Long Beach Area Chamber PAC Announces Endorsements For Three 2014 Races
Long Beach Jobs Political Action Committee Votes To Support Dunn For Mayor
By George Economides - Publisher
June 18, 2013 – To those who keep an eye on local politics, especially during an election cycle, it came as no surprise that the Long Beach Area Chamber of Commerce’s political action committee, known as the Long Beach Jobs PAC, has endorsed Damon Dunn to be the city’s next mayor. A successful business executive, Dunn and the chamber have had a close association since late last year when he announced his intentions.
What was somewhat of a surprise was that the PAC made its decision almost a year before the election (April 8, 2014) and seven months before the filing deadline (January 10). Not so, said Randy Gordon, chamber president and CEO and a voting member of the 14-member PAC, 11 of whom, according to Gordon, were present last week to vote on the citywide seats up for grabs. The chair of the group is LaDonna DiCamillo of BNSF Railway Company. She is the incoming chair of the chamber board of directors, taking the helm July 1 (the annual chamber installation banquet is June 27).
In a phone interview, Gordon strongly defended the timing of the PAC endorsements, noting that even though Mayor Bob Foster had not announced plans on a write-in campaign for a third term (which the Business Journal expects him to do in September), he was invited to come before the PAC for an interview. Foster declined, as did another candidate well known in the community, Doug Otto, who evidently was out of the country at the time interviews were being conducted. The chamber did interview mayoral candidates Gerrie Schipske, 5th District councilwoman, and Jana Shields, who has previously run unsuccessfully for city council.
“We feel that it’s not fair to the candidate that we choose [to wait on issuing an endorsement],” Gordon said. “We want to give our candidate as much time to use our good name as he’s campaigning, and we didn’t feel like we wanted to wait until everybody had decided. We feel that any good, serious candidate for a citywide race, especially a race that’s as important as the mayor, would be out there nine months out. In other words, other than Bob Foster, I am very, very doubtful that anybody would come forward as a serious candidate for mayor less than nine months out. The bottom line is, we don’t think that’s too early in a citywide race. Now, we are waiting until the fall on the city council races [odd-numbered district have elections next April].”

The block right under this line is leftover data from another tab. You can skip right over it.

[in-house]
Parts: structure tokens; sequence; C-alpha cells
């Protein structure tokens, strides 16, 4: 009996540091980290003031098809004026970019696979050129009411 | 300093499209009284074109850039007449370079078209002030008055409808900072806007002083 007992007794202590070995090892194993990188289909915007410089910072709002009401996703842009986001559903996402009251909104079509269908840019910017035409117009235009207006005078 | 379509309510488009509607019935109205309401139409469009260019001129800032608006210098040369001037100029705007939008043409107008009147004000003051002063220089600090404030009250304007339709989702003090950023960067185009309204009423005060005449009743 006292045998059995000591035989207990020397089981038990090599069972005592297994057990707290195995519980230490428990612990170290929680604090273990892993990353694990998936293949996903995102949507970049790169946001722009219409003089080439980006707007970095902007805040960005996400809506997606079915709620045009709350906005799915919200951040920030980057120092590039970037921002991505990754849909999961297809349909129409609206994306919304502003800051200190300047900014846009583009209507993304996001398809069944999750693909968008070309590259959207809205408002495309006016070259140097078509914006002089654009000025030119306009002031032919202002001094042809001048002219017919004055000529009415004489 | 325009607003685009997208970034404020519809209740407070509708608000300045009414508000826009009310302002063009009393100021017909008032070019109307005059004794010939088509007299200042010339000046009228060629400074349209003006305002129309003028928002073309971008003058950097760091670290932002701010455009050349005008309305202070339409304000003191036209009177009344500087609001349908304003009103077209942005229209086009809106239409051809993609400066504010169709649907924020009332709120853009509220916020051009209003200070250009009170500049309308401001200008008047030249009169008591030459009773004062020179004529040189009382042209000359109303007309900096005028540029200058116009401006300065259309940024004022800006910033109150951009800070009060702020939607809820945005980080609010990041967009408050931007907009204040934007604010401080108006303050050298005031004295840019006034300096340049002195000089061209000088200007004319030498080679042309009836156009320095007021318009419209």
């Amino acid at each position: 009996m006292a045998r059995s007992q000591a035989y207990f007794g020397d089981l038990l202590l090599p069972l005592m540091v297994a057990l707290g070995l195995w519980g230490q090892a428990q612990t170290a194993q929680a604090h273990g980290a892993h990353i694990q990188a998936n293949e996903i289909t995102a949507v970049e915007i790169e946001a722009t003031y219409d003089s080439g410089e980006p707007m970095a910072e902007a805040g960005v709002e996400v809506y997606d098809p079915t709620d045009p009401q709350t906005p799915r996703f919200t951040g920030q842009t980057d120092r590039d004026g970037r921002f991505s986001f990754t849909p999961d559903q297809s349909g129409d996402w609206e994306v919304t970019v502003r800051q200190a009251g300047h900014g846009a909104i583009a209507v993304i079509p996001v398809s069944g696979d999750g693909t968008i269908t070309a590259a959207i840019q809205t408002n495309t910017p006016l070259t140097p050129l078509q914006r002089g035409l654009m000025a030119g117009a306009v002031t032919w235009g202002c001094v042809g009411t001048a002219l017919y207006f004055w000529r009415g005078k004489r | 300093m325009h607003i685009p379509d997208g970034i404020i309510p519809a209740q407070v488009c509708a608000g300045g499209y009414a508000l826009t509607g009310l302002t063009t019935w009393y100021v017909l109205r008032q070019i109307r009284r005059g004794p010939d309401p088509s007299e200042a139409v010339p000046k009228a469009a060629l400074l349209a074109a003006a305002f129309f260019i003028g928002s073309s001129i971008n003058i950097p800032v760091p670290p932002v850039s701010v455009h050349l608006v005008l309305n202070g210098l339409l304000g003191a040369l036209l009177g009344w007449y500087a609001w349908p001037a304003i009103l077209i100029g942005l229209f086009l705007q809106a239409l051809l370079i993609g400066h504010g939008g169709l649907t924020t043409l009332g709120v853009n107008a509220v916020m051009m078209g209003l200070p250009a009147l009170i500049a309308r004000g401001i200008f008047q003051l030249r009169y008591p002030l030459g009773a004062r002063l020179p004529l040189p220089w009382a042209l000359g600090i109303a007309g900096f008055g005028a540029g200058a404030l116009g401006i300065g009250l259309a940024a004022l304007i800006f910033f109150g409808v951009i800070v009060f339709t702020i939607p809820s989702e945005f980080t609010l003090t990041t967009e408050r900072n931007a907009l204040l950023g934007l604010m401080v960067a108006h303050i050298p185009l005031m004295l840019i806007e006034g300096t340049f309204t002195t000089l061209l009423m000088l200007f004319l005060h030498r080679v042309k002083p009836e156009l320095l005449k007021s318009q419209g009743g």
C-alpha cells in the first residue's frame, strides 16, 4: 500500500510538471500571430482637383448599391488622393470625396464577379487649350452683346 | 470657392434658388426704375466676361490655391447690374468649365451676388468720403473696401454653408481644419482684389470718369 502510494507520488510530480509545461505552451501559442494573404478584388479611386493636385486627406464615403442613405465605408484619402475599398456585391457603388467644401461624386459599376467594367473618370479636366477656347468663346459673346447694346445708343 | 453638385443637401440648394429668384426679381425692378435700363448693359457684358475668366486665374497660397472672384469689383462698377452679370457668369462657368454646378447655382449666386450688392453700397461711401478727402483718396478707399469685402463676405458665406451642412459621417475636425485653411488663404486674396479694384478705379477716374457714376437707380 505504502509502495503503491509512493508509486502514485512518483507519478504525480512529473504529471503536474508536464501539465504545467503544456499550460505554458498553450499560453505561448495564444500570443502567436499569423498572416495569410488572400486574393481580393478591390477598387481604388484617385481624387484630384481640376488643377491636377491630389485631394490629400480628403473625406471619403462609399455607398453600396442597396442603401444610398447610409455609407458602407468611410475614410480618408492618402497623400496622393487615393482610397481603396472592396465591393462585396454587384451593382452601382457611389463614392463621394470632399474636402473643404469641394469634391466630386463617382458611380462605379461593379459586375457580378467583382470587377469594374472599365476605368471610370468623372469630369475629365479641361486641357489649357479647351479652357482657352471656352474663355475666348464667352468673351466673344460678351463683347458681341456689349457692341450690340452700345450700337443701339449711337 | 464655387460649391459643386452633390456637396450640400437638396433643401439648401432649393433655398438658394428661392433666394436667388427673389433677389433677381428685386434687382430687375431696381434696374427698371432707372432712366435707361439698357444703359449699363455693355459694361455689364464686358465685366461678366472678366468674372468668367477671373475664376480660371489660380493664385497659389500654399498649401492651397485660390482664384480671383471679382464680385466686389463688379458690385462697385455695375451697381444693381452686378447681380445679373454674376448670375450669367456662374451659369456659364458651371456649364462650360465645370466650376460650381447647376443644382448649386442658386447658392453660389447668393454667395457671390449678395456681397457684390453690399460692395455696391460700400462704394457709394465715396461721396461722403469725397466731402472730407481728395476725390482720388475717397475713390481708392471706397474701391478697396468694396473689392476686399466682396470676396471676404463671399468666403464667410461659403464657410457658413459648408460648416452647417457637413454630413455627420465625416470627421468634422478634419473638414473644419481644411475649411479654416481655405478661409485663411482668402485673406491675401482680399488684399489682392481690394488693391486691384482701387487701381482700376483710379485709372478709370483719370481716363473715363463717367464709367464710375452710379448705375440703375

The PAC also endorsed Doug Haubert to be reelected as city prosecutor and Assistant City Attorney J. Charles Parkin to succeed Bob Shannon as city attorney. Gordon added, “We did invite [City Auditor] Laura Doud to interview, but she’s not ready to declare. But we did give her the opportunity, just in case you were wondering.”
“Damon Dunn is a registered Independent who has made creating jobs in Long Beach his number one priority, and he is committed to working with both business and labor to realize Long Beach’s potential,” DiCamillo said in a press release. In the same release, Gordon added, “Damon Dunn’s campaign is different . . . it’s focused on listening to the voters and creating neighborhood-by-neighborhood plans to improve public safety, restore cuts to libraries, the arts and recreation services.”
Dunn, who is co-founder/partner of the real estate development and investment firm Tricor/Aventine Corp., moved to Long Beach about two years ago, following an unsuccessful campaign for secretary of state. Previously a Democrat, Dunn ran as a Republican against Debra Bowen in that 2010 statewide race. The mayor’s race is nonpartisan, but he did re-register as an Independent. “The next mayor needs to focus on creating jobs and rebuilding our community,” Dunn said in the chamber announcement. . . . “goals better advanced as an Independent, not a partisan. Every local resident cares about public safety, better schools and more transparent government regardless of political affiliation.”
The Long Beach Chamber’s 2012-13 Board of Directors consists of approximately 50 members, including Dunn. Several members are from the public sector. A majority of PAC members, according to Gordon, are also on the chamber board. But the board doesn’t report to the PAC and vice-versa. By law they are separate and independent groups, and monies raised by one group cannot be comingled with monies raised by the other. Yet, it is difficult to separate the two: a PAC endorsement is usually perceived by the community as a chamber endorsement.
Gordon said the PAC vote was by secret ballot, but would not reveal the names of the PAC members nor the final vote for each of the three endorsements.